Unit 4: 1800-1850
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1800-1850: The Louisiana Purchase paved the way for ever-increasing incursions into Native American lands. For Native American tribes, the War of 1812 was seen as their last hope in the face of Manifest Destiny. Federal Native American policy changed from purchasing Native American lands through treaties to exchanging Native American lands in the east for lands west of the Mississippi. The Removal Policy had a terrible impact on some tribes. The trans-Mississippi expansion affected the lives of Native Americans in the west, such as destruction of the buffalo herds. Native Americans employed various strategies such as accommodation and resistance in regard to Westward expansion.

Timeline:

1802 Congress appropriated funds to “civilize and educate” Indian people.

1803 The Louisiana Purchase by the United States from France, adds a large Indian population to the United States.

1803-1806 Lewis and Clark expeditions open up the West.

1809-1811 Tecumseh, a Shawnee chief, tries to unite tribes against the United States.

1809-1821 Sequoyah creates the Cherokee alphabet.

1812-1815 The War of 1812 between United States and England. Tecumseh, a brigadier general for the British, is killed.

1813-1818 The Creek War takes place in the Southeast. Andrew Jackson takes Creek lands, invades Florida to punish Seminoles.

1819 Spain cedes Florida to the United States.

1830 The Indian Removal Act calls for relocation of eastern Native Americans to Indian territory west of the Mississippi River. This is contested in court.

1832 The Supreme Court decides in favor of the Cherokees, but Andrew Jackson ignores the decision.

1831-1839 Five Civilized Tribes of the Southeast relocated to Indian Territory.

1832 The Bureau of Indian Affairs was organized in the War Department.

1834 The Trade and Intercourse Act redefines the Indian territory and the Permanent Indian Frontier and gives the army the right to quarantine Indians.

1835 Texas declares itself a republic independent from Mexico.

1845-1853 The Spanish Southwest and its many tribes become part of the United States.

1848-1849 Gold is discovered in California; destruction of California and Plains Indians.

1849 The Bureau of Indian Affairs is transferred to the Department of the Interior.

1851 The Treaty of Ft. Laramie between the United States and Northern Plains tribes.

This unit begins with a general brief overview of the happenings in American history during this time period. Next, an overview from
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the following information and the timelines should be provided. Students should understand that the Louisiana Purchase paved the way for everincreasing incursions into Native American lands. 

1. Read and discuss the following paragraph about land ownership in the "New World". What do you think were some of the consequences of early land ownership in the United States?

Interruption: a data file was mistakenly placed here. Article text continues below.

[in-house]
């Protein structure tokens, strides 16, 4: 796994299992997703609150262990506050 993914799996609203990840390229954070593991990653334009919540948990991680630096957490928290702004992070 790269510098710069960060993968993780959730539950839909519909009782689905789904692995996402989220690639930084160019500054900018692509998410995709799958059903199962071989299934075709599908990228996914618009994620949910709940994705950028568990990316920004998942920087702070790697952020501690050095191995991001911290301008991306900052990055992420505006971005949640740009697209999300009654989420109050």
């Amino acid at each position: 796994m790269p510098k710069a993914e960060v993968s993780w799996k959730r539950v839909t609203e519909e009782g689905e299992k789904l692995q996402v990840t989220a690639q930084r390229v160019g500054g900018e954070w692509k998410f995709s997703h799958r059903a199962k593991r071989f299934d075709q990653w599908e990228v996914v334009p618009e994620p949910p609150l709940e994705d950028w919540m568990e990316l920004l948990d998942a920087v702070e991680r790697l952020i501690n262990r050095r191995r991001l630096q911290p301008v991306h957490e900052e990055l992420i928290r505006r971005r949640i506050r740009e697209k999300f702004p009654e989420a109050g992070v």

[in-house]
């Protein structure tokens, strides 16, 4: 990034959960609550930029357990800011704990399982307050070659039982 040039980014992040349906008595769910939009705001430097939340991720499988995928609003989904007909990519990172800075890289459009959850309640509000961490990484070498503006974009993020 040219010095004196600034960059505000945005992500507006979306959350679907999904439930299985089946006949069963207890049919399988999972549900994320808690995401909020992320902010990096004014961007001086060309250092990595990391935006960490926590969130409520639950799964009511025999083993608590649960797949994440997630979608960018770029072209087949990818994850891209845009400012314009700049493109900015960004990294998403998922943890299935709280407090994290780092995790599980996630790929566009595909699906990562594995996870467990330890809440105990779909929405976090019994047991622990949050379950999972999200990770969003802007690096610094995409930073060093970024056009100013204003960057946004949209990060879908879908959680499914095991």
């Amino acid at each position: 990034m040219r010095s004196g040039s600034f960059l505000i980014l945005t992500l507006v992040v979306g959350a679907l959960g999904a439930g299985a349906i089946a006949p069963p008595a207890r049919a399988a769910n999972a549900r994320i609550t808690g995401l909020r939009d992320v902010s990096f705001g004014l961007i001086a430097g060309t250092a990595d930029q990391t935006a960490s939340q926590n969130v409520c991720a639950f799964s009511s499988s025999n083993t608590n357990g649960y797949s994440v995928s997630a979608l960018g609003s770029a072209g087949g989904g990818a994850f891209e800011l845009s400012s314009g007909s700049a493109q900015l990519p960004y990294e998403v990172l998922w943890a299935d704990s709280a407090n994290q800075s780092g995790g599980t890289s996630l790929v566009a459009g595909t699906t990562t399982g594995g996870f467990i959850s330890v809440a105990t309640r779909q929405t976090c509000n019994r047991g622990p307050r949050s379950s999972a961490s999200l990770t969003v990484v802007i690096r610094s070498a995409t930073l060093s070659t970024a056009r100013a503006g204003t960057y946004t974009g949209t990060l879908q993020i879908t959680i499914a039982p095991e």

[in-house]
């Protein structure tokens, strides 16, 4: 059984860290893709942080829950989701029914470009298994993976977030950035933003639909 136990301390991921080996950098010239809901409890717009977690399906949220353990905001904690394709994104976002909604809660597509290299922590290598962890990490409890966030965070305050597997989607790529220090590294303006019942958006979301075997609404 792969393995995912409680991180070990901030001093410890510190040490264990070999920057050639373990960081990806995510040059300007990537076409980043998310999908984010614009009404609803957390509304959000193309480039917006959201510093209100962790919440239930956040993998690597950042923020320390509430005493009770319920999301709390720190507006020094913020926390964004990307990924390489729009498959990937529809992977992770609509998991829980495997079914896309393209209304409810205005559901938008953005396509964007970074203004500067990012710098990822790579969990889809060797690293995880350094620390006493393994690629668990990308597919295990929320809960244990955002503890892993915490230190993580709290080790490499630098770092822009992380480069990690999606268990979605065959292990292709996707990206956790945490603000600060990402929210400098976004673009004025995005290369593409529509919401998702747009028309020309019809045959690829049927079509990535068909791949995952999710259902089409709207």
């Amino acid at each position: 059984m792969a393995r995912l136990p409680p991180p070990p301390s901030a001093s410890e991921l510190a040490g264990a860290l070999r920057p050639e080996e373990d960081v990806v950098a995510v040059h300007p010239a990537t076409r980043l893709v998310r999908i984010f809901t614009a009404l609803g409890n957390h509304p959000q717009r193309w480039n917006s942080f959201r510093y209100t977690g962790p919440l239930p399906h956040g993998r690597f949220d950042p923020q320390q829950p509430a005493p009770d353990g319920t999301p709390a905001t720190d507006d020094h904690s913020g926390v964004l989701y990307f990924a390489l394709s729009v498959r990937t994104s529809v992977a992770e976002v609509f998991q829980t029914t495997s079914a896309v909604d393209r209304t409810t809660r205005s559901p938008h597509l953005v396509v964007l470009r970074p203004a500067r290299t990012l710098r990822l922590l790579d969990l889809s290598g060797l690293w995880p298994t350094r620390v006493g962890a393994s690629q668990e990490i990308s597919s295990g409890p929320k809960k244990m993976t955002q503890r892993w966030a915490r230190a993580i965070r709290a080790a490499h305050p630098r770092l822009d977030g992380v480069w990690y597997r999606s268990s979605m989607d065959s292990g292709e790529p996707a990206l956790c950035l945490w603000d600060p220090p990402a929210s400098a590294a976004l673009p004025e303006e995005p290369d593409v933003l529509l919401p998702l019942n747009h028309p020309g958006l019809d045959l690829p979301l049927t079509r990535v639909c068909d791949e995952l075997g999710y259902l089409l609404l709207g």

Since it was almost impossible to acquire land in Europe, landless people in Europe viewed the “new country” as offering them great opportunities – of course, at the expense of Indian land and lives. As a result of the Louisiana Purchase, the same effects that had already been felt by Native American people along the Atlantic and in other regions similar to the Southwest, would now be felt by tribes in the vast interior regions. 

2. Read the story of Sacagawea. 

There was controversy over the Lewis and Clark bicentennial celebration as some tribes view their trip as the beginning of the end. There is even controversy over who Sacagawea really was. She may have ties to the Crow people. 

3. Discuss the concept of Manifest Destiny. Examine the information provided below about how Native American tribes responded to the idea of Manifest Destiny. 

Students should understand that for American Indian tribes, the War of 1812 was seen as their last hope in the face of Manifest Destiny. Tribes supported the British, as they had during the Revolutionary War, in hopes of containing the young United States. Students should also be aware of the roles played by Tecumseh and his brother 95 Tenskwatawa (The Prophet) who tried to unite Indian tribes in the Midwest against the Americans. Students should be aware of the major impact these two Shawnee leaders had against the Americans and that the British failed to match the tenacity of their Indian allies. It was this tenacious spirit of the Indians that the Americans, after the war, tried very hard to break. When the war of 1812 ended with the 1814 Treaty of Ghent, the real losses were with the Indians. Ironically, while the United States still maintained relations with the British after the war, they sought to devastate Indian country. 

4. From the time of Washington’s administration up until the late 1980s, the dominant U.S. policy toward Native Americans was one that attempted to purchase Indian land as cheaply as possible and avoid further war with Native American tribes. How did the United States Government go about doing this? What consequences did Native American tribes encounter? 

It was felt that this policy would benefit both Indians and frontiersmen. Of note, of course, is that this policy of peace and purchase was cheaper for the young nation than an Indian policy of war and conquest would have been. Students should also understand that this “moral” policy established very important precedents for dealing